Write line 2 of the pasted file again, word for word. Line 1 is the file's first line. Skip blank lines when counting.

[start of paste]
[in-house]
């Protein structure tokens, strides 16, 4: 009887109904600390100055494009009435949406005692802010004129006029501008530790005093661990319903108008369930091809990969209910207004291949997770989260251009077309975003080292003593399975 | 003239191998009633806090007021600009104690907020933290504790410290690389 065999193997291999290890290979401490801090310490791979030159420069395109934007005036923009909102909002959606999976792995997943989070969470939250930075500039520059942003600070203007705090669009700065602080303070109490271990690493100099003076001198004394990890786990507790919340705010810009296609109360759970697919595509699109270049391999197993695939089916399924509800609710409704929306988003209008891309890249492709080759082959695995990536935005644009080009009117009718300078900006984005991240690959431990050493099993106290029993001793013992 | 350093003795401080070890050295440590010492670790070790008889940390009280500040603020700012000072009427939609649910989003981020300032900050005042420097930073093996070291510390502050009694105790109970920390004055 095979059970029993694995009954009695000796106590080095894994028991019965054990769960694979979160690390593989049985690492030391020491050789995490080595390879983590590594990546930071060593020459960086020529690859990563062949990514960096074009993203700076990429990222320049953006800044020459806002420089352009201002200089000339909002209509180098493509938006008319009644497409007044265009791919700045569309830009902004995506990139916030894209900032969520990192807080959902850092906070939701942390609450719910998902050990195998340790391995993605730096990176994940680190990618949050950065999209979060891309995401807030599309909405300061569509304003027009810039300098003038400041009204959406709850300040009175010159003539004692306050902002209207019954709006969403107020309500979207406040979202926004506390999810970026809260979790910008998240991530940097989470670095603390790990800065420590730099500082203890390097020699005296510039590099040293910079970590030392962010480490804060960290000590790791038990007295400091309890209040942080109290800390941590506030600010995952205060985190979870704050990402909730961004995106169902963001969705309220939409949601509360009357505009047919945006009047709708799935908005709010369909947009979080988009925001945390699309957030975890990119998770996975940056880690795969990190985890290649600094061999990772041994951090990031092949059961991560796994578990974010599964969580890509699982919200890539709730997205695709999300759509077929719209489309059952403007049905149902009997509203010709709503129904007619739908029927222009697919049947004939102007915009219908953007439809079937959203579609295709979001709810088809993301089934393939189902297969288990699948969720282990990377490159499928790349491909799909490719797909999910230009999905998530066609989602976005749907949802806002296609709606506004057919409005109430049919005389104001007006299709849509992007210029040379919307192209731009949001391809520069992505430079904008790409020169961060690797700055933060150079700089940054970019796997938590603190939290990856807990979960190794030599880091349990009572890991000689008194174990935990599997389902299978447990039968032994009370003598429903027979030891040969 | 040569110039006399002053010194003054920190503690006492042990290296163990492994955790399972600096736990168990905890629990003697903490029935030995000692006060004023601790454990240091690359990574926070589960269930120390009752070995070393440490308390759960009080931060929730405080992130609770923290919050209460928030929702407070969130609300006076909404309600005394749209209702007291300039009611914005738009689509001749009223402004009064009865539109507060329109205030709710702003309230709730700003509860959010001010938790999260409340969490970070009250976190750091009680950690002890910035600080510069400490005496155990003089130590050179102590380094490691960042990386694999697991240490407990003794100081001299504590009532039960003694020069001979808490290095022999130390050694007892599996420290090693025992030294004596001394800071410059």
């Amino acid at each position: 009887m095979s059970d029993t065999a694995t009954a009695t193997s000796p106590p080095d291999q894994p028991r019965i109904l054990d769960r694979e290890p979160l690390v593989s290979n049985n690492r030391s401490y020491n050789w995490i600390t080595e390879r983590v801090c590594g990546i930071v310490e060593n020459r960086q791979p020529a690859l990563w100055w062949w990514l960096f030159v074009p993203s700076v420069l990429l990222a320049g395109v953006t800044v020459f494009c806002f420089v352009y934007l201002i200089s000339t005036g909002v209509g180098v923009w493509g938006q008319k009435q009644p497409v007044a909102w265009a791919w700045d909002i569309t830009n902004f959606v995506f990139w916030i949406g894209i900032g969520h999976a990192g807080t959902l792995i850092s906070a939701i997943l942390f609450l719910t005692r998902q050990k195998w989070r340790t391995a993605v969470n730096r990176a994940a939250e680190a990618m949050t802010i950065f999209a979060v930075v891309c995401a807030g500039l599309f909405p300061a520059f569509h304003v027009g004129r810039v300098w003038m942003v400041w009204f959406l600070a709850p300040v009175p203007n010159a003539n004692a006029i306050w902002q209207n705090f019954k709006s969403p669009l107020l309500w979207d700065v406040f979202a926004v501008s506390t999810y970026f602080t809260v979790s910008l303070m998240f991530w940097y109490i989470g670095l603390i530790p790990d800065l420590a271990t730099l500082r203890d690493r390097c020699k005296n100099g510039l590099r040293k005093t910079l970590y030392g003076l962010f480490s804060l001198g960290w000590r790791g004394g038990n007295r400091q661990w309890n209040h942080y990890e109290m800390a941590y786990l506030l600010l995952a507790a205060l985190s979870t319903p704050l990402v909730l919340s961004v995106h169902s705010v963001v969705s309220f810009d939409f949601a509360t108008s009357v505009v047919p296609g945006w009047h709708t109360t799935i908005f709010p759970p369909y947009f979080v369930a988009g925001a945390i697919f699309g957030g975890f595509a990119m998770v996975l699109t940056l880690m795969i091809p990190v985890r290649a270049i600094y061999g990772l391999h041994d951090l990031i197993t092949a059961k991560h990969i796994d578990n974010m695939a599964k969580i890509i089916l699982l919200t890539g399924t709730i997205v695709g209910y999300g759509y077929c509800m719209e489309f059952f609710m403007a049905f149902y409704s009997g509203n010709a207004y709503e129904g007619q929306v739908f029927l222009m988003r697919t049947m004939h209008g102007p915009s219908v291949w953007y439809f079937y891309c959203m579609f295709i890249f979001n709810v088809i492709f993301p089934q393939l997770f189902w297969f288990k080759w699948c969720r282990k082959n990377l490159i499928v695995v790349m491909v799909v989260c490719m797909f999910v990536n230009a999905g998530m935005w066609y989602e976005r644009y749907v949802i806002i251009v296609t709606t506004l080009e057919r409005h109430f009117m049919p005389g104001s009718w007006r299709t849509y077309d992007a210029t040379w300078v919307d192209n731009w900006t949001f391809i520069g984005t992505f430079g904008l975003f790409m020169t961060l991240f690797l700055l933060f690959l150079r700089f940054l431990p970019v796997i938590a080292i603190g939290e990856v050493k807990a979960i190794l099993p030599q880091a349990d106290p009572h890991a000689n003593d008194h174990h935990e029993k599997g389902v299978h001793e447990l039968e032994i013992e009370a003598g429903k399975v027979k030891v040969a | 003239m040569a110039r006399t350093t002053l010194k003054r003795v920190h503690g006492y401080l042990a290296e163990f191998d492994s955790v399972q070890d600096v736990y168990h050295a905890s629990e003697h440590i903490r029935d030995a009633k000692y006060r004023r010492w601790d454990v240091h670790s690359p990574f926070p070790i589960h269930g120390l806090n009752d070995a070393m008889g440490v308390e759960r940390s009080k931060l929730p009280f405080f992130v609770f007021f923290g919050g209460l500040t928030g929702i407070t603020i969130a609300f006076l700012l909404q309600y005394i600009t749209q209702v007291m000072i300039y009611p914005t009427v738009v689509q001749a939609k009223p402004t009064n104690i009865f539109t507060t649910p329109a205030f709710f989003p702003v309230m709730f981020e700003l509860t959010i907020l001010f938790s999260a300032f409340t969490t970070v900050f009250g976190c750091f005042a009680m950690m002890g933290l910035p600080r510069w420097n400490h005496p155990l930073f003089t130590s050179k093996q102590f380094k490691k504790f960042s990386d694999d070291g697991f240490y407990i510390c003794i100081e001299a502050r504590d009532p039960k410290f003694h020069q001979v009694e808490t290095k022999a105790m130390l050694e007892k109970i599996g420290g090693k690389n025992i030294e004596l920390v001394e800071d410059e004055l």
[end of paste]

């Protein structure tokens, strides 16, 4: 009887109904600390100055494009009435949406005692802010004129006029501008530790005093661990319903108008369930091809990969209910207004291949997770989260251009077309975003080292003593399975 | 003239191998009633806090007021600009104690907020933290504790410290690389 065999193997291999290890290979401490801090310490791979030159420069395109934007005036923009909102909002959606999976792995997943989070969470939250930075500039520059942003600070203007705090669009700065602080303070109490271990690493100099003076001198004394990890786990507790919340705010810009296609109360759970697919595509699109270049391999197993695939089916399924509800609710409704929306988003209008891309890249492709080759082959695995990536935005644009080009009117009718300078900006984005991240690959431990050493099993106290029993001793013992 | 350093003795401080070890050295440590010492670790070790008889940390009280500040603020700012000072009427939609649910989003981020300032900050005042420097930073093996070291510390502050009694105790109970920390004055 095979059970029993694995009954009695000796106590080095894994028991019965054990769960694979979160690390593989049985690492030391020491050789995490080595390879983590590594990546930071060593020459960086020529690859990563062949990514960096074009993203700076990429990222320049953006800044020459806002420089352009201002200089000339909002209509180098493509938006008319009644497409007044265009791919700045569309830009902004995506990139916030894209900032969520990192807080959902850092906070939701942390609450719910998902050990195998340790391995993605730096990176994940680190990618949050950065999209979060891309995401807030599309909405300061569509304003027009810039300098003038400041009204959406709850300040009175010159003539004692306050902002209207019954709006969403107020309500979207406040979202926004506390999810970026809260979790910008998240991530940097989470670095603390790990800065420590730099500082203890390097020699005296510039590099040293910079970590030392962010480490804060960290000590790791038990007295400091309890209040942080109290800390941590506030600010995952205060985190979870704050990402909730961004995106169902963001969705309220939409949601509360009357505009047919945006009047709708799935908005709010369909947009979080988009925001945390699309957030975890990119998770996975940056880690795969990190985890290649600094061999990772041994951090990031092949059961991560796994578990974010599964969580890509699982919200890539709730997205695709999300759509077929719209489309059952403007049905149902009997509203010709709503129904007619739908029927222009697919049947004939102007915009219908953007439809079937959203579609295709979001709810088809993301089934393939189902297969288990699948969720282990990377490159499928790349491909799909490719797909999910230009999905998530066609989602976005749907949802806002296609709606506004057919409005109430049919005389104001007006299709849509992007210029040379919307192209731009949001391809520069992505430079904008790409020169961060690797700055933060150079700089940054970019796997938590603190939290990856807990979960190794030599880091349990009572890991000689008194174990935990599997389902299978447990039968032994009370003598429903027979030891040969 | 040569110039006399002053010194003054920190503690006492042990290296163990492994955790399972600096736990168990905890629990003697903490029935030995000692006060004023601790454990240091690359990574926070589960269930120390009752070995070393440490308390759960009080931060929730405080992130609770923290919050209460928030929702407070969130609300006076909404309600005394749209209702007291300039009611914005738009689509001749009223402004009064009865539109507060329109205030709710702003309230709730700003509860959010001010938790999260409340969490970070009250976190750091009680950690002890910035600080510069400490005496155990003089130590050179102590380094490691960042990386694999697991240490407990003794100081001299504590009532039960003694020069001979808490290095022999130390050694007892599996420290090693025992030294004596001394800071410059």